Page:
DETECTIVES have welcomed the sentencing today of seven men from the Belfast, Carryduff and Newtownabbey areas for counterfeit currency offences at Belfast Crown Court.
Gareth Gorman (28) from Newtownabbey, Andrew Eric Johnston (46) from Carryduff and Mark Johnston (47) from Belfast were convicted of counterfeiting with intent to use.
Mark Johnston was sentenced to 18 months imprisonment, half to be served in custody and half on licence.
Andrew Eric Johnston was sentenced to 15 months imprisonment, half to be served in custody and half on licence.
Gareth Gorman was sentenced to 12 months imprisonment, suspended for three years.
Four other men from Belfast were convicted of possessing and tendering counterfeit currency.
Samuel Terence Horner (49), James Wallace Titley Robinson (25), Alan Thompson (27) and Norman Charles Titley (35) were sentenced to 12 months imprisonment, suspended for three years.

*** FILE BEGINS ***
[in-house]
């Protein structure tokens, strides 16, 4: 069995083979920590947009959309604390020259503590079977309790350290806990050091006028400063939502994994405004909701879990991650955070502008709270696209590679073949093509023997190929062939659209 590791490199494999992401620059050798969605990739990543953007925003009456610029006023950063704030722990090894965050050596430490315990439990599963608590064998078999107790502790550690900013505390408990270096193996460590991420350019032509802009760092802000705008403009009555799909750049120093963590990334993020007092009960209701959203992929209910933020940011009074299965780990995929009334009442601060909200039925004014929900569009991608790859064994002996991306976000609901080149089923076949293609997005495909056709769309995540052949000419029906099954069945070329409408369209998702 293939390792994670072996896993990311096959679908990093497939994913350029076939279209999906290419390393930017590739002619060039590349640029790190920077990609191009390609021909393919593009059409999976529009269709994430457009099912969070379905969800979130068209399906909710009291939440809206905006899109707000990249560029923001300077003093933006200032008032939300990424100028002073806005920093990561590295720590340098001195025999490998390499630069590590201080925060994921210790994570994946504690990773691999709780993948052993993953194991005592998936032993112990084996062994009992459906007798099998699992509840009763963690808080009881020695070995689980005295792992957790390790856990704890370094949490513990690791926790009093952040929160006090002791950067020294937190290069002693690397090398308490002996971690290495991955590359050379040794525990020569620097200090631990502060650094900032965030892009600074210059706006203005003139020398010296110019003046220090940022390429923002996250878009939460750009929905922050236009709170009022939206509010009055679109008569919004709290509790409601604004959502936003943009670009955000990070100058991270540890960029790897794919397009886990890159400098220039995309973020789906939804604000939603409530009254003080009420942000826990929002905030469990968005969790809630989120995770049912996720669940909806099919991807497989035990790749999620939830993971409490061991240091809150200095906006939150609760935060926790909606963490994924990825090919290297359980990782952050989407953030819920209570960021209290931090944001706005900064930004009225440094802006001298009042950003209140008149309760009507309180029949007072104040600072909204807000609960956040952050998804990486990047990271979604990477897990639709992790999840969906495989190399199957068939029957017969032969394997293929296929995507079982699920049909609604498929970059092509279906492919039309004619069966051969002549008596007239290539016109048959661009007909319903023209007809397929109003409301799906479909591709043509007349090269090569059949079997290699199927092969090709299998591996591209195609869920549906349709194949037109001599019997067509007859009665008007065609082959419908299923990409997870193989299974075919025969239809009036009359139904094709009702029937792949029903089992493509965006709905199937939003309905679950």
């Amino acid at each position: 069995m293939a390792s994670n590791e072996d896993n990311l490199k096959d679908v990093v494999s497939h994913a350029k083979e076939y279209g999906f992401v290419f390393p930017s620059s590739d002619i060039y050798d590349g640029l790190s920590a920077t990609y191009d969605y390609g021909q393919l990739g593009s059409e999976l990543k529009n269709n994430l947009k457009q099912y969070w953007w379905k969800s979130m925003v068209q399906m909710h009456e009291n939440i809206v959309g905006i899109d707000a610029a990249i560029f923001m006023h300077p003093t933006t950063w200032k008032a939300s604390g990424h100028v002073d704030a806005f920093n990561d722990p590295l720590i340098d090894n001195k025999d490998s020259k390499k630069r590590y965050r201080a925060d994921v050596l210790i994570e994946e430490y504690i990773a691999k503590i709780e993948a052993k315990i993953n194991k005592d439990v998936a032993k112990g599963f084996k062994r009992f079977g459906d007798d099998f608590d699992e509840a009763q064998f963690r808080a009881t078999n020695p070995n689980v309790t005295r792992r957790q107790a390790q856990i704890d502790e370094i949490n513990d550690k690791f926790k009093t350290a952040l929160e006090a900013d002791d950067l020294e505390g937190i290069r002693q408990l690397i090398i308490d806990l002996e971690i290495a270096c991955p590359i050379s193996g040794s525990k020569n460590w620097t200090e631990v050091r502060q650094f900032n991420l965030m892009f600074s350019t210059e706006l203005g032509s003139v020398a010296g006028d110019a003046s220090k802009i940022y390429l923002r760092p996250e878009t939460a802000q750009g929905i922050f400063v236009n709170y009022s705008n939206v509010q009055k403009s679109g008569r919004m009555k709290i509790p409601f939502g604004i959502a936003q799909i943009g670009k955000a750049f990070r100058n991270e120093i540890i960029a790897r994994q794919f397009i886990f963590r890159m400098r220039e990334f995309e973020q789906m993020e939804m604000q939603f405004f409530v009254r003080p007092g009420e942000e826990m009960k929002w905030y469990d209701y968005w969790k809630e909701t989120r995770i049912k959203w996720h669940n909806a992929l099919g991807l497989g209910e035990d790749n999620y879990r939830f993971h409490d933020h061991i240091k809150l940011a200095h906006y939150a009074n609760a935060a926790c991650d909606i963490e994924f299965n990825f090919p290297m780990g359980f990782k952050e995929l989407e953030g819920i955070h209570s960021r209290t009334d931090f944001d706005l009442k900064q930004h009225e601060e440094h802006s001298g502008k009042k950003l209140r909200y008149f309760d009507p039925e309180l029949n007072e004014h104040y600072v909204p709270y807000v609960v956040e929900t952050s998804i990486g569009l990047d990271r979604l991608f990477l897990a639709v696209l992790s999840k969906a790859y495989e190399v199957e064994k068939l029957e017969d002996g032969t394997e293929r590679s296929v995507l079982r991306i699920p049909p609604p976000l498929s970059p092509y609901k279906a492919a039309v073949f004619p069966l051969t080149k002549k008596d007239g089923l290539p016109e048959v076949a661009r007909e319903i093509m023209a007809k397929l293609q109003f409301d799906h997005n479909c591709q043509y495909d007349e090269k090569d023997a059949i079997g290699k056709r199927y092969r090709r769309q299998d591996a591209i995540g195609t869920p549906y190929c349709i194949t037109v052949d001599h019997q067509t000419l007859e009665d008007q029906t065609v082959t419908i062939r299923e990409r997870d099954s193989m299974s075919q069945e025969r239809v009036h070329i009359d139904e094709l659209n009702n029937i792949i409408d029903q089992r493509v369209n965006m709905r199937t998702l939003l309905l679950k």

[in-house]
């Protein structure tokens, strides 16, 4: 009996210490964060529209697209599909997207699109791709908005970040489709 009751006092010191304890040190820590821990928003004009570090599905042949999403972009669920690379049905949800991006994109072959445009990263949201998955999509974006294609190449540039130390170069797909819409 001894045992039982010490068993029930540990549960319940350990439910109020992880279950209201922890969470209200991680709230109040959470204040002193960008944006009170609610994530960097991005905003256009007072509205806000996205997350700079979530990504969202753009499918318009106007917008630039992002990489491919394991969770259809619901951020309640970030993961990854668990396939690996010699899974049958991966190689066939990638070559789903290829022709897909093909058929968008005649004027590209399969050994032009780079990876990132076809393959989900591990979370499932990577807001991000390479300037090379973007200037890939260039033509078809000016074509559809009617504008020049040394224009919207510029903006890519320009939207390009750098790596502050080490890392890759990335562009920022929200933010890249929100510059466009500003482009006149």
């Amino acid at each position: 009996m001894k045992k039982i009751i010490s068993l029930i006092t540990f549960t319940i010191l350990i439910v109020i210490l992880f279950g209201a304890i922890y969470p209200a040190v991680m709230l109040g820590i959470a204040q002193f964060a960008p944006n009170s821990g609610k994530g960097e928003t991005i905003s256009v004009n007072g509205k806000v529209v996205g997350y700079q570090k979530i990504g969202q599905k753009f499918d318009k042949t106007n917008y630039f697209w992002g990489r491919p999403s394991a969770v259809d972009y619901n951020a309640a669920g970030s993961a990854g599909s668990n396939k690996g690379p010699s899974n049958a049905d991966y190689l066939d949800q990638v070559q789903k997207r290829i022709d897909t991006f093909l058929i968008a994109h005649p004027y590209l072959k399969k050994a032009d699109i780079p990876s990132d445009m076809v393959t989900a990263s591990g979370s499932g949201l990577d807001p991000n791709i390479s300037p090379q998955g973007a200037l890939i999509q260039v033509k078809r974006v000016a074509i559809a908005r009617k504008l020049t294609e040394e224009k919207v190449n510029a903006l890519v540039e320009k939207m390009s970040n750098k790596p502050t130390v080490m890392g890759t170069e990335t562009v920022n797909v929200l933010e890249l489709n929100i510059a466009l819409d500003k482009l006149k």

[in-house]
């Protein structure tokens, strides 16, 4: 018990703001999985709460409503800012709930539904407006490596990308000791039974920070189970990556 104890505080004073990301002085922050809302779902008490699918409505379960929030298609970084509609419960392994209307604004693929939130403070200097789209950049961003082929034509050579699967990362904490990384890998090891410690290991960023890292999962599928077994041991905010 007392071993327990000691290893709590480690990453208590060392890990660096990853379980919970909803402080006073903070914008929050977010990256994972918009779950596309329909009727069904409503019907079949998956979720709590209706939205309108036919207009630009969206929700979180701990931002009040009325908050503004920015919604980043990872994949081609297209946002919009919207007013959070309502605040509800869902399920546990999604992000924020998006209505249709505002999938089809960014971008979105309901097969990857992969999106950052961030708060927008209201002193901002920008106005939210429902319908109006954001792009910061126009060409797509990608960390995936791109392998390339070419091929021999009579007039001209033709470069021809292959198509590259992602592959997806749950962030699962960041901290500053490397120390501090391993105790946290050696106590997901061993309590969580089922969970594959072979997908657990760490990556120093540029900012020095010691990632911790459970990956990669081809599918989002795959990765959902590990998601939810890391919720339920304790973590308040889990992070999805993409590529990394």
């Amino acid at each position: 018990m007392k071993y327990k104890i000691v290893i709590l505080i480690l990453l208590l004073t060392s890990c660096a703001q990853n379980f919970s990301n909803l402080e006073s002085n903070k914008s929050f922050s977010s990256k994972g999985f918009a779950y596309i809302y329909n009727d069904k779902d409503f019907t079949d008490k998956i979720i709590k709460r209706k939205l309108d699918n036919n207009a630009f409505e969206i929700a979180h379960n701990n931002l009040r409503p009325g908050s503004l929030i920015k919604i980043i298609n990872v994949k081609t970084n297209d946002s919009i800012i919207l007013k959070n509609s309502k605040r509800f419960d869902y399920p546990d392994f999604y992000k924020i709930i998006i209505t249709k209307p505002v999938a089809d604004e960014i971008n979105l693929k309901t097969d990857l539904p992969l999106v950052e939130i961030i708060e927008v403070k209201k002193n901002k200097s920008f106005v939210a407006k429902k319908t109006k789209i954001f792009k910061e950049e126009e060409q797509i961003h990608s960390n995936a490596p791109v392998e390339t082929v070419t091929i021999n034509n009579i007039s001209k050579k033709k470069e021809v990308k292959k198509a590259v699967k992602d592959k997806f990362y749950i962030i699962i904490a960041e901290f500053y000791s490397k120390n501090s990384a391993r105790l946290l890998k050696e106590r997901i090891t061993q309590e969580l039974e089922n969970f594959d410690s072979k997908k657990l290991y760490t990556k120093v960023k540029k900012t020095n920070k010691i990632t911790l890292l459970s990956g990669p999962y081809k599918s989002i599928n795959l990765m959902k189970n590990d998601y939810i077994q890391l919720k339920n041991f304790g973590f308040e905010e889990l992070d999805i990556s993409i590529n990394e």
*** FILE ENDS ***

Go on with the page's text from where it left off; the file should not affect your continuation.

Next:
Detective Chief Inspector Ian Wilson said: “This was a complex police investigation which was launched following reports to Police that counterfeit notes were handed in to multiple shops in Ballynahinch.
“Following the search of a vehicle and four properties, stamps, dyes, foils, false security features and other materials required to manufacture counterfeit currency as well as counterfeit notes were discovered.
“I welcome today’s sentencing of these seven men. This was a sophisticated counterfeiting operation which manufactured over £1 million of counterfeit Sterling and Euro bank notes.
“Not only does the manufacture of counterfeit currency adversely affect economic growth, it has a negative impact on the genuine local businesses who don’t receive payment for their goods.
“In addition, profits made from manufacturing fake notes may fund further criminal activity.
“Today’s success demonstrates our commitment to disrupting and dismantling criminal enterprises.
“I want to thank the National Crime Agency’s Counterfeit Currency Unit for their assistance with this case.
“I’d also like to remind business owners and employees to be vigilant when handling money and look out for fake notes in order to protect their business.
“If you have any information about counterfeit notes please contact 101 or alternatively you can provide information anonymously by contacting the independent charity Crimestoppers on 0800 555 111.”